If someone murders another individual, are they morally responsible? Many who approach life with a laid-back attitude, reciting utterances like “whatever happens, happens,” may not think about the profound implications of the statement and its connection to philosophy. The mindset it follows, which can be interpreted as maintaining that events are out of one’s control, summarizes, at least to an extent, the doctrine of determinism, a philosophical school of thought dating back to Greek philosophers of pre-Socratic times. The way the causal chain operates is most certainly related to the concepts challenged by this way of thinking. Questions, when examining the perspective more closely, arise regarding free will.
Determinism, which stands in opposition to the holdings of the philosophical school of thought known as libertarianism, argues all events are determined in a causal chain of only one course of events. As an example, under this way of thinking, if one murders another, this action is determined by past events before it even occurs. Even among determinists, there is a split, however, regarding the implications of such a reality on the possibility of free will.
Hard Determinists subscribe that if all events are determined and there is no other course of events that could or can occur, then free will cannot exist. The causal chain, these philosophers believe, leaves no room to chance or more than one decision potentially being reached by individuals. What makes this view so difficult to accept for many is how it impacts moral responsibility. If hard determinists are correct, a lack of free will makes holding individuals accountable for their actions illogical, which is in stark contrast to how society runs today.
Compatibilists, who follow soft determinism, seek to reason that even if no decision other than the one an individual settles on could have been chosen, this does not necessarily invalidate the possibility of free will. Arthur Schopenhauer contends, “Man can do what he wills but he cannot will what he wills.” Through the position that free will comes from acting in line with one’s motivations, determinism and free will are explained to logically be compatible with each other. For instance, even if one was always going to commit the aforementioned murder, what matters is that it is in line with their own motivations. As a result of this holding, compatibilists, unlike hard determinists, feel moral responsibility is not necessarily absolved just because an event was going to happen anyway.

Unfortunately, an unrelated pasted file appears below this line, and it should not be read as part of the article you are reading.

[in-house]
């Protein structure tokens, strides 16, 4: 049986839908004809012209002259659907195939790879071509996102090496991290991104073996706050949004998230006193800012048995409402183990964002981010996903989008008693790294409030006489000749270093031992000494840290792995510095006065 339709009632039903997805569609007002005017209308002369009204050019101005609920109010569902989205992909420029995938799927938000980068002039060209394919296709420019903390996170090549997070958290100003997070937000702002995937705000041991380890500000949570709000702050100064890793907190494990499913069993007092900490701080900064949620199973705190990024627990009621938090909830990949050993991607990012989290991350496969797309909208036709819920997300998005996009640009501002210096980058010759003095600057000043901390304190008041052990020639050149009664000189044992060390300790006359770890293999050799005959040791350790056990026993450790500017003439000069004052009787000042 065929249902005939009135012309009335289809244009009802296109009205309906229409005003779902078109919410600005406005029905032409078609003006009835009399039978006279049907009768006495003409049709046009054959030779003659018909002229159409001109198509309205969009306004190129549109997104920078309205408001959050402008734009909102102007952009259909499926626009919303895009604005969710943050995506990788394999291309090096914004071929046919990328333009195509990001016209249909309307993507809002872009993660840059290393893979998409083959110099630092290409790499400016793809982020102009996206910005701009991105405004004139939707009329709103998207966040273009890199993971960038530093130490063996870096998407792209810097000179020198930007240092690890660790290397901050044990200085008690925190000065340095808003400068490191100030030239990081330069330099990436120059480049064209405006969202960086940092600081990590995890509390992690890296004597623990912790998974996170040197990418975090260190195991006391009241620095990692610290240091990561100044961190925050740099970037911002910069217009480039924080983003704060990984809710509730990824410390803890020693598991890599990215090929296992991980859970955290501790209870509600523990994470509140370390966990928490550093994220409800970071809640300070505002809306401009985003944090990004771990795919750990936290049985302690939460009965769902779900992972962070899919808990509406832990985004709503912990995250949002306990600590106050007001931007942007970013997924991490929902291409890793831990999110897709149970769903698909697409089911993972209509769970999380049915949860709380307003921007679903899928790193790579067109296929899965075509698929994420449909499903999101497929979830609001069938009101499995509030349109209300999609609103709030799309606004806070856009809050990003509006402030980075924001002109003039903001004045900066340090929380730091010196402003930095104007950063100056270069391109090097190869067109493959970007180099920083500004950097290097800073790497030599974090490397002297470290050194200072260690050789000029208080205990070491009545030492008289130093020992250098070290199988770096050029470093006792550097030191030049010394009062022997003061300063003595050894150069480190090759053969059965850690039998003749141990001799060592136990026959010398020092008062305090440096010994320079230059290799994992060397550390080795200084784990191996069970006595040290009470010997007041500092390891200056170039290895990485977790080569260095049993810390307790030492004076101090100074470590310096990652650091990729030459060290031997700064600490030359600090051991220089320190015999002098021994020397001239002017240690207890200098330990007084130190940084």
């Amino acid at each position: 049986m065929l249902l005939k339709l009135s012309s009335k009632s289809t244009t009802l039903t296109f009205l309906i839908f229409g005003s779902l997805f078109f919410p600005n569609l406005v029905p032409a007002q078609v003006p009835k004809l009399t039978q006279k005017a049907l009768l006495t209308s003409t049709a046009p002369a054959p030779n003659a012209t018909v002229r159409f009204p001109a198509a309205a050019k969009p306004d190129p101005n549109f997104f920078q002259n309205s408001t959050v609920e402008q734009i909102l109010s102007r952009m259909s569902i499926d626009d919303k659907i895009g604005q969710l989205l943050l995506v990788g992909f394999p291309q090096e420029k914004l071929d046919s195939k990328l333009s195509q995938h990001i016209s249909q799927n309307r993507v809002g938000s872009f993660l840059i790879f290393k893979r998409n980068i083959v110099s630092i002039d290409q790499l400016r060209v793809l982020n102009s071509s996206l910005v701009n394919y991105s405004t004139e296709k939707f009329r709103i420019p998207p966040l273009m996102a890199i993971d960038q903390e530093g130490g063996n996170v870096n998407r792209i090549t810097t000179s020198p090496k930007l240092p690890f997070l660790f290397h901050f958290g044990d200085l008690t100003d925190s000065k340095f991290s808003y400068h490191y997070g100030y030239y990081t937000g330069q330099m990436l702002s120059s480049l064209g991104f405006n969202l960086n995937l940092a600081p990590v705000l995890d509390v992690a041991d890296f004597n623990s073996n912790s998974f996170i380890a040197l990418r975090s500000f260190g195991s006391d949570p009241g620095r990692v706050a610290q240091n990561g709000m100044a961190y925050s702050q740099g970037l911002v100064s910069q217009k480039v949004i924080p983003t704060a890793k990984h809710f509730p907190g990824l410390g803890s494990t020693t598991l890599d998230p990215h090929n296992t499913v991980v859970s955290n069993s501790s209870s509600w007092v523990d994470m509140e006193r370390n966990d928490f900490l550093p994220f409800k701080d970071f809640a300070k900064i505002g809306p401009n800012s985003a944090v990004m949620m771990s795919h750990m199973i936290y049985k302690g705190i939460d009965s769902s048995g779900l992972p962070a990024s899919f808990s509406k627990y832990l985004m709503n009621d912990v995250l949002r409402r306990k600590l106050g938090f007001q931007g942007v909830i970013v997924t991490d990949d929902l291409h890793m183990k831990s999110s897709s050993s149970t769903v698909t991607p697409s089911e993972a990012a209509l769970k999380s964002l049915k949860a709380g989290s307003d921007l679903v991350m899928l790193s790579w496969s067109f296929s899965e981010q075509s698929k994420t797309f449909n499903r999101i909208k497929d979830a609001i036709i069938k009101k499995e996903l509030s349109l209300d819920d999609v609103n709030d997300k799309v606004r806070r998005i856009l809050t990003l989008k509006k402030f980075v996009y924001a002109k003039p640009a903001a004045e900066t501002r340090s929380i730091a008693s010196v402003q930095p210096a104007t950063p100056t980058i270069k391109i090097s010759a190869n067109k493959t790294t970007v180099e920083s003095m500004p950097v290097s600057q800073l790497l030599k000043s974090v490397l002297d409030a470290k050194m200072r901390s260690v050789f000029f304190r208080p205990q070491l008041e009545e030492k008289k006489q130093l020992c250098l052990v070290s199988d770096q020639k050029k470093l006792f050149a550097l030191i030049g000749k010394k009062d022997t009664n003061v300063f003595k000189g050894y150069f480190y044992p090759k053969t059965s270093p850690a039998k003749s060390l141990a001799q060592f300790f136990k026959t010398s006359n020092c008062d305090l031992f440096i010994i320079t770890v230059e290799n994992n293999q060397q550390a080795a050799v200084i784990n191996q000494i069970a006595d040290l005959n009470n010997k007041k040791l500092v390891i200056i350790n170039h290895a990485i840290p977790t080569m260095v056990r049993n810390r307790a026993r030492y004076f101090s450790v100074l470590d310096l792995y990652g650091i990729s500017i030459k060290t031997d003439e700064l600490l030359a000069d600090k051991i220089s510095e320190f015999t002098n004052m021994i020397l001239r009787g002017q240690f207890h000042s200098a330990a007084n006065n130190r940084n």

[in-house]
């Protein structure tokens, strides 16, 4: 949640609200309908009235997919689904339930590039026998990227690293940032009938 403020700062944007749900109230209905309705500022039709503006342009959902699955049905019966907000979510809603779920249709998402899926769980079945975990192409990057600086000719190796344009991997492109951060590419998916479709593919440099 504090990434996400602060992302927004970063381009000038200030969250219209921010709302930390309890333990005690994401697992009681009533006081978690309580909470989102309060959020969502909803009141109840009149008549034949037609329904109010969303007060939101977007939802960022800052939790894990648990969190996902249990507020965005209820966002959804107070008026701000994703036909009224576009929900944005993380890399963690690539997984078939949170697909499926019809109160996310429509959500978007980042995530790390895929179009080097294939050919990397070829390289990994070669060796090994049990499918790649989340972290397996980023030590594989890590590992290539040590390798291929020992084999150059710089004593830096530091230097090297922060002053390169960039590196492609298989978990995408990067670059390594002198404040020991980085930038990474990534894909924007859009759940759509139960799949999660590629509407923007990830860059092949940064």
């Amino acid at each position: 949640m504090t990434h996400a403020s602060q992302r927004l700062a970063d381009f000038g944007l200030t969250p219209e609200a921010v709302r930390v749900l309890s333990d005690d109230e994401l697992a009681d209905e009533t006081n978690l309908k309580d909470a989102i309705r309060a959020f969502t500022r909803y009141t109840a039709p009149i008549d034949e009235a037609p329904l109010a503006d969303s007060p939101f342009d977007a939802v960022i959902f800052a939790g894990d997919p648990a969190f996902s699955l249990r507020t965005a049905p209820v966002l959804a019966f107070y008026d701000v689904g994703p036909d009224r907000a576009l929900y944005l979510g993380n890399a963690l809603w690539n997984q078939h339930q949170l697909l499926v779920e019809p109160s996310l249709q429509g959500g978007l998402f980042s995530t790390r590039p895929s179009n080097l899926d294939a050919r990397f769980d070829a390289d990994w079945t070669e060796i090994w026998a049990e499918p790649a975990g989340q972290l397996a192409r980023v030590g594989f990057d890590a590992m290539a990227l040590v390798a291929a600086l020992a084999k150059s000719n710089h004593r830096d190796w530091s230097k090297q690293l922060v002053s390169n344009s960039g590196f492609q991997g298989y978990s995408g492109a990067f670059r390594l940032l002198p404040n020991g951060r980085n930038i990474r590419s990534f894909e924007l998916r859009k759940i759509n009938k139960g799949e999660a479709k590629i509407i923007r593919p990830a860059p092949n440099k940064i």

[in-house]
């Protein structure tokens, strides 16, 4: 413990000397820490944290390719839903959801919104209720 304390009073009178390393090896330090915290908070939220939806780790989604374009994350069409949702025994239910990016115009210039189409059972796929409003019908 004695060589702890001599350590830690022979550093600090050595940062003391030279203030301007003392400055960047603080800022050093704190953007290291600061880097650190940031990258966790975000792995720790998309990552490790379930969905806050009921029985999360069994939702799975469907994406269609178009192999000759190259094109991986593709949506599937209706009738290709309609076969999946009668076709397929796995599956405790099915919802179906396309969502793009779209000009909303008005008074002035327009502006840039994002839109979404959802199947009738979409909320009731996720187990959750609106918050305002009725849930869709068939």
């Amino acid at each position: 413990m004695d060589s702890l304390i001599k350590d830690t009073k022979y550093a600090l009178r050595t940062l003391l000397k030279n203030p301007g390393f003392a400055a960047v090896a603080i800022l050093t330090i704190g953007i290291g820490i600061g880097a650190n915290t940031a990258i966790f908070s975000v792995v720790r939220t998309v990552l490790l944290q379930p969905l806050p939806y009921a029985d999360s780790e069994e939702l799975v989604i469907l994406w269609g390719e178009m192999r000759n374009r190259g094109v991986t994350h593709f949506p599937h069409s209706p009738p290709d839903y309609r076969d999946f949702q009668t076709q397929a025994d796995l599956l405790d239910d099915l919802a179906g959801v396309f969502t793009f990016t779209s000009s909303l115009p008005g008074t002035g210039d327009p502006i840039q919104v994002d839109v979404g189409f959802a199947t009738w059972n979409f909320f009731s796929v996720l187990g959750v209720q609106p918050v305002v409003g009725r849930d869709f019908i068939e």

Even if the main holding of determinism is determined to be true, the question of free will and moral responsibility will not be without further consideration. Compatibilists are often criticized for arguing that two seemingly contradictory ideas are not mutually exclusive. Alternatively, hard determinism proves to be a tough pill to swallow for many: in a society where individuals are not held accountable, as a result of a rejection of moral responsibility, anarchy would become the status quo. It is unlikely philosophers will reach a consensus on this one, but it is interesting to examine beyond the surface of the three words, “Whatever happens, happens.”